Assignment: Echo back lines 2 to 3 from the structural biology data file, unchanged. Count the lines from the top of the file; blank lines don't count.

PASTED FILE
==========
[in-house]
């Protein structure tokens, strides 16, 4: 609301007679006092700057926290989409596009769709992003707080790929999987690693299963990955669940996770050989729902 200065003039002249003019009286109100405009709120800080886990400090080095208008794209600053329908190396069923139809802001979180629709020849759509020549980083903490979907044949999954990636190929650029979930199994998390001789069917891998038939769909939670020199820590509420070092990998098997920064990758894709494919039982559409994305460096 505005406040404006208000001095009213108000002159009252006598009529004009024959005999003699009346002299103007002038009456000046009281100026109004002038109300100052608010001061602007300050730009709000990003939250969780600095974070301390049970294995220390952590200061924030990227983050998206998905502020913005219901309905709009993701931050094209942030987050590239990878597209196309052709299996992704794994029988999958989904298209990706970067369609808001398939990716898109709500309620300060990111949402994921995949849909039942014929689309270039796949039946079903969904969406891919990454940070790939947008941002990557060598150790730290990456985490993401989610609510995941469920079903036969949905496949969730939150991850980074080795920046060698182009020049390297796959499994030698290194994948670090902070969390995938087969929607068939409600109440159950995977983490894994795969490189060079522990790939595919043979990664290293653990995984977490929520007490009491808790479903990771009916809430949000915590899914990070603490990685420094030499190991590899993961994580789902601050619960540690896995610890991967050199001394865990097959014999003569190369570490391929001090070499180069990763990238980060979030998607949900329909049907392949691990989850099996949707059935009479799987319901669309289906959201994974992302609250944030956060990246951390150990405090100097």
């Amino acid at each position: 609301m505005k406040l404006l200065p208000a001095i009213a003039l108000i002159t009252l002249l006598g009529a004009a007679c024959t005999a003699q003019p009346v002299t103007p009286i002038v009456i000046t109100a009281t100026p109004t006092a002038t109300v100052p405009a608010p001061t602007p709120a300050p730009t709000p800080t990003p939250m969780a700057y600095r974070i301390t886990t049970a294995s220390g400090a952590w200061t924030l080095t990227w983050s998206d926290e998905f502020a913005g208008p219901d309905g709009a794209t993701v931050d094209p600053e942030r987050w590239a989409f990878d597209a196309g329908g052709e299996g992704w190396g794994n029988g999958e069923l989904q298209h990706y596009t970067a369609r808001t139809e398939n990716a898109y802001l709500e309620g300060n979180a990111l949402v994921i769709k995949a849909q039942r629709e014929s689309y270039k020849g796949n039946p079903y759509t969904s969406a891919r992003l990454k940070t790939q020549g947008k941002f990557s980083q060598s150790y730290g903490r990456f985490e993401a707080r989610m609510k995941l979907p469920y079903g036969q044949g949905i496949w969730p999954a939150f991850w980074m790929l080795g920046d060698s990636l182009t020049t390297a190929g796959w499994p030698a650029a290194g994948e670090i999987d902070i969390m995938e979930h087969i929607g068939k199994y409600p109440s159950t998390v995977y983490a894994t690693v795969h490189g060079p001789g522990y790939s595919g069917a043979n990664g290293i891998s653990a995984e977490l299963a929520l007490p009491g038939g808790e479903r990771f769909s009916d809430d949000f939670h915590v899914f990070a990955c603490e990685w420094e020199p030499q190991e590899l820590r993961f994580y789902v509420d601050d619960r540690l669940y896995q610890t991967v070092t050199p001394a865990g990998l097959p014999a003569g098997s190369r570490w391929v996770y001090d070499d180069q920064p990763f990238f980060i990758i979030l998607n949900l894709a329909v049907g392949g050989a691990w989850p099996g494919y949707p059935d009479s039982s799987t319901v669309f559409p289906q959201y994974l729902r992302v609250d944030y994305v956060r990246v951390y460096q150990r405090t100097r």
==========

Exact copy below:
């Protein structure tokens, strides 16, 4: 609301007679006092700057926290989409596009769709992003707080790929999987690693299963990955669940996770050989729902 200065003039002249003019009286109100405009709120800080886990400090080095208008794209600053329908190396069923139809802001979180629709020849759509020549980083903490979907044949999954990636190929650029979930199994998390001789069917891998038939769909939670020199820590509420070092990998098997920064990758894709494919039982559409994305460096 505005406040404006208000001095009213108000002159009252006598009529004009024959005999003699009346002299103007002038009456000046009281100026109004002038109300100052608010001061602007300050730009709000990003939250969780600095974070301390049970294995220390952590200061924030990227983050998206998905502020913005219901309905709009993701931050094209942030987050590239990878597209196309052709299996992704794994029988999958989904298209990706970067369609808001398939990716898109709500309620300060990111949402994921995949849909039942014929689309270039796949039946079903969904969406891919990454940070790939947008941002990557060598150790730290990456985490993401989610609510995941469920079903036969949905496949969730939150991850980074080795920046060698182009020049390297796959499994030698290194994948670090902070969390995938087969929607068939409600109440159950995977983490894994795969490189060079522990790939595919043979990664290293653990995984977490929520007490009491808790479903990771009916809430949000915590899914990070603490990685420094030499190991590899993961994580789902601050619960540690896995610890991967050199001394865990097959014999003569190369570490391929001090070499180069990763990238980060979030998607949900329909049907392949691990989850099996949707059935009479799987319901669309289906959201994974992302609250944030956060990246951390150990405090100097």
């Amino acid at each position: 609301m505005k406040l404006l200065p208000a001095i009213a003039l108000i002159t009252l002249l006598g009529a004009a007679c024959t005999a003699q003019p009346v002299t103007p009286i002038v009456i000046t109100a009281t100026p109004t006092a002038t109300v100052p405009a608010p001061t602007p709120a300050p730009t709000p800080t990003p939250m969780a700057y600095r974070i301390t886990t049970a294995s220390g400090a952590w200061t924030l080095t990227w983050s998206d926290e998905f502020a913005g208008p219901d309905g709009a794209t993701v931050d094209p600053e942030r987050w590239a989409f990878d597209a196309g329908g052709e299996g992704w190396g794994n029988g999958e069923l989904q298209h990706y596009t970067a369609r808001t139809e398939n990716a898109y802001l709500e309620g300060n979180a990111l949402v994921i769709k995949a849909q039942r629709e014929s689309y270039k020849g796949n039946p079903y759509t969904s969406a891919r992003l990454k940070t790939q020549g947008k941002f990557s980083q060598s150790y730290g903490r990456f985490e993401a707080r989610m609510k995941l979907p469920y079903g036969q044949g949905i496949w969730p999954a939150f991850w980074m790929l080795g920046d060698s990636l182009t020049t390297a190929g796959w499994p030698a650029a290194g994948e670090i999987d902070i969390m995938e979930h087969i929607g068939k199994y409600p109440s159950t998390v995977y983490a894994t690693v795969h490189g060079p001789g522990y790939s595919g069917a043979n990664g290293i891998s653990a995984e977490l299963a929520l007490p009491g038939g808790e479903r990771f769909s009916d809430d949000f939670h915590v899914f990070a990955c603490e990685w420094e020199p030499q190991e590899l820590r993961f994580y789902v509420d601050d619960r540690l669940y896995q610890t991967v070092t050199p001394a865990g990998l097959p014999a003569g098997s190369r570490w391929v996770y001090d070499d180069q920064p990763f990238f980060i990758i979030l998607n949900l894709a329909v049907g392949g050989a691990w989850p099996g494919y949707p059935d009479s039982s799987t319901v669309f559409p289906q959201y994974l729902r992302v609250d944030y994305v956060r990246v951390y460096q150990r405090t100097r």